Final Effort To Block Trump Fails In RNC Rules Committee

Predictably, the latest effort to prevent Donald Trump from gaining the Republican nomination has ended in failure.

Donald Trump Victory

The final effort of Republican stalwarts to prevent Donald Trump from gaining the Republican nomination on the first ballot next week has essentially failed with the failure of an effort in the RNC’s Rules Committee to adopt a rules change that would have unbound delegates even on the first ballot:

A key Republican National Convention committee crushed a long-shot attempt by rogue delegates to block Donald Trump’s nomination, as internal strife that’s roiled the party for much of the past decade was on full display Thursday amid fights over governing rules for the next four years.

The convention’s Rules Committee — convened exactly a week before Trump is expected to accept the party’s nomination — worked well into the evening Thursday as an air of distrust hovered over the 112-member panel.

While an attempt can still be made to try to unbind delegates from Trump, the committee voted overwhelmingly to reject a proposed amendment to allow delegates to vote their conscience and ignore the results of primaries and caucuses in their states. Kendal Unruh, a delegate from Colorado and a leader of the effort to stop Trump, offered the amendment.

“That is a God-given right,” Unruh said. “It should not be taken away by the RNC, by any party or by the state.”

Delegates defeated the amendment on a voice vote, but the vote to end debate on the measure was 77 to 21.

“It’s over folks,” Steve Scheffler, a delegate from Iowa, said during debate on a previous amendment dealing with binding delegates. “We need to get behind our candidate.”

Paul Manafort, Trump’s campaign chairman, celebrated the committee’s actions with a comment on Twitter. “Anti-Trump people get crushed at Rules Committee,” he wrote. “It was never in doubt: convention will honor will of people.”

(…)aeThe tensions played out even before the panel grapples with the question of whether a so-called minority report should be issued voicing opposition to Trump’s nomination. That quest appears likely to come to a head Monday when the report could be delivered on the first day of the full convention, if 28 votes for it can be secured from the committee.

Unless the full convention accepted the minority report, however, the delegates would remain bound. A bid to change the rules could always be initiated from the floor of the convention, but the hurdles for passage there are significantly higher.

The effort against Trump is being pushed by those within the party who view him as an unqualified candidate who has alienated women and minorities and could lead the party to devastating electoral defeat in November.

Much of Thursday’s combativeness came from delegates loyal to Senator Ted Cruz of Texas, who finished second in the primary campaign and may be trying to help shape the party’s rules in a way that could help him with a potential 2020 White House bid.

In the end, the outcome here was hardly surprising. Between the Trump supporters on the Rules Committee and the slots controlled by the Republican National Committee it seemed inevitable that this effort to effectively undo five months of primaries and caucuses and take from voters the authority that they believed they had when they walked into a voting booth or attended a caucus between February and June would fail. With only days to go before the convention, there are far too many people who have their time and in some cases money invested in the reality that Donald Trump will be the Republican nominee that changing it at the last minute simply was not going to succeed. Moreover, if the “Stop Trump” movement had somehow succeeded in its efforts to unbind the delegates, it’s entirely unclear what would have happened next. As far as anyone knew, there was no alternative candidate sitting out there ready to ride into Cleveland to accept the nomination of a party that would, at that point, be nearly fatally divided between Trump supporters and those who want anyone other than Trump to be the nominee but who have long suffered from the problem of not being able to rally behind an alternative candidate. As divisive as the Trump campaign is likely to be going forward both inside the Republican Party and on the national level, a move like this would have had just as bad an impact on the future of the GOP, and perhaps worse.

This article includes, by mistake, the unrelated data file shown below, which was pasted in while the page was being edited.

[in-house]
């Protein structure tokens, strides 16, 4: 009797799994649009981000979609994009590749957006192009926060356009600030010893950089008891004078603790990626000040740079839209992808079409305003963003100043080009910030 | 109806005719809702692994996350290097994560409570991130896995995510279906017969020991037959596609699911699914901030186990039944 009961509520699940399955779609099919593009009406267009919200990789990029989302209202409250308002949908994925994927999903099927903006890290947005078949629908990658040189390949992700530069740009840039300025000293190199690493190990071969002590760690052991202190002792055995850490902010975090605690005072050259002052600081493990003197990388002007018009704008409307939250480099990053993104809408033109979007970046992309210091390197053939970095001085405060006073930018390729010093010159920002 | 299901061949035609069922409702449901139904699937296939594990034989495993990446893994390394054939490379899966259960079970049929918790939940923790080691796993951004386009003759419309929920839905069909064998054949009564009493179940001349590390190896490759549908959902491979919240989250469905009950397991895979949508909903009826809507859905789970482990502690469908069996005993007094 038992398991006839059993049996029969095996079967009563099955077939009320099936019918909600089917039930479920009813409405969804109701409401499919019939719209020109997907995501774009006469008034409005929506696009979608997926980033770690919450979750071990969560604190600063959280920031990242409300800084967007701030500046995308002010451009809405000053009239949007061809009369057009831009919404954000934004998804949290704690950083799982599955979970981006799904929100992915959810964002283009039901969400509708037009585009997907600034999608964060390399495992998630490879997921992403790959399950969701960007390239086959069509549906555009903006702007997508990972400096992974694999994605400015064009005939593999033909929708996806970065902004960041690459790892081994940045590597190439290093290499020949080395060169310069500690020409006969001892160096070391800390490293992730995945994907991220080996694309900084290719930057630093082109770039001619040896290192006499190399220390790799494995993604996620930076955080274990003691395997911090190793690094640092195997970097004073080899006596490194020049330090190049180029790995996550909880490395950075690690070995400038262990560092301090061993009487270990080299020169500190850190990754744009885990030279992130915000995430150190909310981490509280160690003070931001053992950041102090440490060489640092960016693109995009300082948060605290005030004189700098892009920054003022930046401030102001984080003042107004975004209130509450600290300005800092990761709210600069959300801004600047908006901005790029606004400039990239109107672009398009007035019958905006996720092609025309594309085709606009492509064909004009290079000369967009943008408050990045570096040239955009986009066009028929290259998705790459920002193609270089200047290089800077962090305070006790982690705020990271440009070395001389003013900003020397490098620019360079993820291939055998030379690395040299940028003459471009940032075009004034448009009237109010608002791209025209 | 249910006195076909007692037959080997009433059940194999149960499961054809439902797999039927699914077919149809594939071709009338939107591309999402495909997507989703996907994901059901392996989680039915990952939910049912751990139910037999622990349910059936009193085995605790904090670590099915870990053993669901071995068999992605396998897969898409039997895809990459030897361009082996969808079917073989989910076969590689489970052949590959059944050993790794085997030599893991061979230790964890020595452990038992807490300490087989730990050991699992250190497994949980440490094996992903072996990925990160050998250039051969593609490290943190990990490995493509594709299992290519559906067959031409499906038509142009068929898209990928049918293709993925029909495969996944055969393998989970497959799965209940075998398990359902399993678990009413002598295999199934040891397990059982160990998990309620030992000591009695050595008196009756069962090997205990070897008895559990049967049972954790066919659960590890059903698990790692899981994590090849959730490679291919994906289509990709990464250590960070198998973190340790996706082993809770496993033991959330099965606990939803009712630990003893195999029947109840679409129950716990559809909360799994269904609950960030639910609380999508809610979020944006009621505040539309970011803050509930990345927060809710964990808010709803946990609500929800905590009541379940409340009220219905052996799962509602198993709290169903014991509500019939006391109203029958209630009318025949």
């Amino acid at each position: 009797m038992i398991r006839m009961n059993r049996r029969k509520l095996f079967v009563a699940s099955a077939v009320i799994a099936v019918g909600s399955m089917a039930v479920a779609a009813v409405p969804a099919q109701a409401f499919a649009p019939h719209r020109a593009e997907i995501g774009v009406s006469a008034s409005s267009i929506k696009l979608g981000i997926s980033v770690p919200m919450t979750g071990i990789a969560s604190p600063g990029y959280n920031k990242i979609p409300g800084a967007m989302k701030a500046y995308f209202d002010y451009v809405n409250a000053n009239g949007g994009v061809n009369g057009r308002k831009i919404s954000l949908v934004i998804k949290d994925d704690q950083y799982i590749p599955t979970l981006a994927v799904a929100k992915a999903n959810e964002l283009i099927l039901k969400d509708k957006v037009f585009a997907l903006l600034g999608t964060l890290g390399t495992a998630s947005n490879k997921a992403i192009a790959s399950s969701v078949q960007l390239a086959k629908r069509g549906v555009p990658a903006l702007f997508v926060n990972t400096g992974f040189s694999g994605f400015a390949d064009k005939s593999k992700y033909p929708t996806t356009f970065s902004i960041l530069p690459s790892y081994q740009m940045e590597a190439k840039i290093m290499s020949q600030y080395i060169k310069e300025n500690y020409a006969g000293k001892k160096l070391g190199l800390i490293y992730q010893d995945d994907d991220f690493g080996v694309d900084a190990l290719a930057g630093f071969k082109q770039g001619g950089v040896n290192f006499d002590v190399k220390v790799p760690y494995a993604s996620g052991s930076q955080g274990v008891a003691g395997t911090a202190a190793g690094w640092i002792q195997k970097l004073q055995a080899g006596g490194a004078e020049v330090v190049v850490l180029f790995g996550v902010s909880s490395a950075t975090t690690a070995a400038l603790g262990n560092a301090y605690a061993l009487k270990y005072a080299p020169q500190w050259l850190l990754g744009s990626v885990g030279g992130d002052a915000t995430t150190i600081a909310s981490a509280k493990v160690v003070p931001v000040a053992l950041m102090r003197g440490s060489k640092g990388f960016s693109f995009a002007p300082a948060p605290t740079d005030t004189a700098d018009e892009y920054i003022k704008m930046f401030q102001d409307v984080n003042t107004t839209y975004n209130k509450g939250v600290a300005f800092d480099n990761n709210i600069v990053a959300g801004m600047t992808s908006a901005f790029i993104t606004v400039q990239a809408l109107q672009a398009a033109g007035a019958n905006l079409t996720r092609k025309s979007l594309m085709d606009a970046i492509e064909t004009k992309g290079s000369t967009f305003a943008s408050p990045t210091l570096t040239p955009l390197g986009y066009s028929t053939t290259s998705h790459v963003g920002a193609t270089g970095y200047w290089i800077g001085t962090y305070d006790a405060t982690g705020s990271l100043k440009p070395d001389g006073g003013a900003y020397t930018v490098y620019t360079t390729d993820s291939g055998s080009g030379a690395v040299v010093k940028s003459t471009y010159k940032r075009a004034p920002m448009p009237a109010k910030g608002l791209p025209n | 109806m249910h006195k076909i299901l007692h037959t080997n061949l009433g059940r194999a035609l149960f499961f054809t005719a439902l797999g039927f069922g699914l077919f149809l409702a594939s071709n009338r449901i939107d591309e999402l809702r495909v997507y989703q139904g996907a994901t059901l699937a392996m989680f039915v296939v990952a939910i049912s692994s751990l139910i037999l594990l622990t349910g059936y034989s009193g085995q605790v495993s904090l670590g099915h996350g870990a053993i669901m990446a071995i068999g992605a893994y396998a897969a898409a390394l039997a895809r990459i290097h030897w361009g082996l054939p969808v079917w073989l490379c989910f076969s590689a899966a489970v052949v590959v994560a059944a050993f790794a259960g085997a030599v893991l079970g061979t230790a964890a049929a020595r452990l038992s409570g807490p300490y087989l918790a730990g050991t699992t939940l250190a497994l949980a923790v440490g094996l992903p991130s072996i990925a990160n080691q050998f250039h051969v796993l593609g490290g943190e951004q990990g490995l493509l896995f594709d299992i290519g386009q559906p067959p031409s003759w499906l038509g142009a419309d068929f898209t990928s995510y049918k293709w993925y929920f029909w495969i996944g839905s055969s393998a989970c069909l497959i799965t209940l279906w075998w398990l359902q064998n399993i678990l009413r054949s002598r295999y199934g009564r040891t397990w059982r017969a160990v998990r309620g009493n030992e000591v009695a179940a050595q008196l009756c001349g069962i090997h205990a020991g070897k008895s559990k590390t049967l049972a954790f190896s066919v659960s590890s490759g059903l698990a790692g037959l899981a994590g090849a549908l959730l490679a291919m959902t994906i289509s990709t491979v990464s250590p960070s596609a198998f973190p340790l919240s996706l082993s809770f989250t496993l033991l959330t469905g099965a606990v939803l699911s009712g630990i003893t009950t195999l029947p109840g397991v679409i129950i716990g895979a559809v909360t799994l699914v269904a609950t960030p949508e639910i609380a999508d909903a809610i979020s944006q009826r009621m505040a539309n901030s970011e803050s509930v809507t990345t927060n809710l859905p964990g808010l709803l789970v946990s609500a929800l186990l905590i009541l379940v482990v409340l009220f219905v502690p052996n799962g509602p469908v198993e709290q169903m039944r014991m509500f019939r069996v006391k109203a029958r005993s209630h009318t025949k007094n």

In reality, of course, the effort to stop Trump came to be too little, too late. When he first entered the race a year ago, he was largely viewed as a clown and the expectation was that his rise in the polls would be as temporary as similar events in past races involving candidates such as Michele Bachmann and Herman Cain. When it was apparent by September of last year that this was not the case, it seemed as though none of the candidates running against Trump, and none of the pundits who have spent the last several months lamenting the fact that Trump had captured the Republican Party, had any idea of what to do to stop him. More importantly, none of them really did anything to try to take Trump on directly. Jeb Bush didn’t really respond strongly to Trump’s attacks on him. Neither did Marco Rubio, Ben Carson, or Chris Chris Christie. There were occasional attacks on Trump, of course, but they mostly came in parting shots from candidates who dropped out of the race early such as Wisconsin Governor Scott Walker and former Texas Governor Rick Perry. The one candidate who would seem to have the most to gain by taking Trump down a peg, Senator Ted Cruz of Texas, spent much of the time before the primaries actually started cozying up to Trump rather than taking him on directly. As with the disbelief at the beginning of the race that Trump’s rise in the polls was for real, one suspects that much of this reluctance was attributable to the belief that Trump would not have the ground game necessary to turn support in the polls into votes. Once the primaries started and Trump started racking up win after win in the primaries, the GOP appeared to wake up to the threat that it faced, but by then it was too little, too late. Now, they’re just days away from Donald Trump officially accepting the Republican nomination and there’s really nothing they can do to stop it. As I’ve said before, this leaves Republicans with a choice, either they dutifully get in line behind Trump notwithstanding the fact that his rhetoric reveals him to be a demagogue who can’t be trusted with political power, or they find an alternative candidate to vote for on Election Day. The choice is theirs.

FILED UNDER: Campaign 2016, Donald Trump, Politicians, US Politics
Doug Mataconis
About Doug Mataconis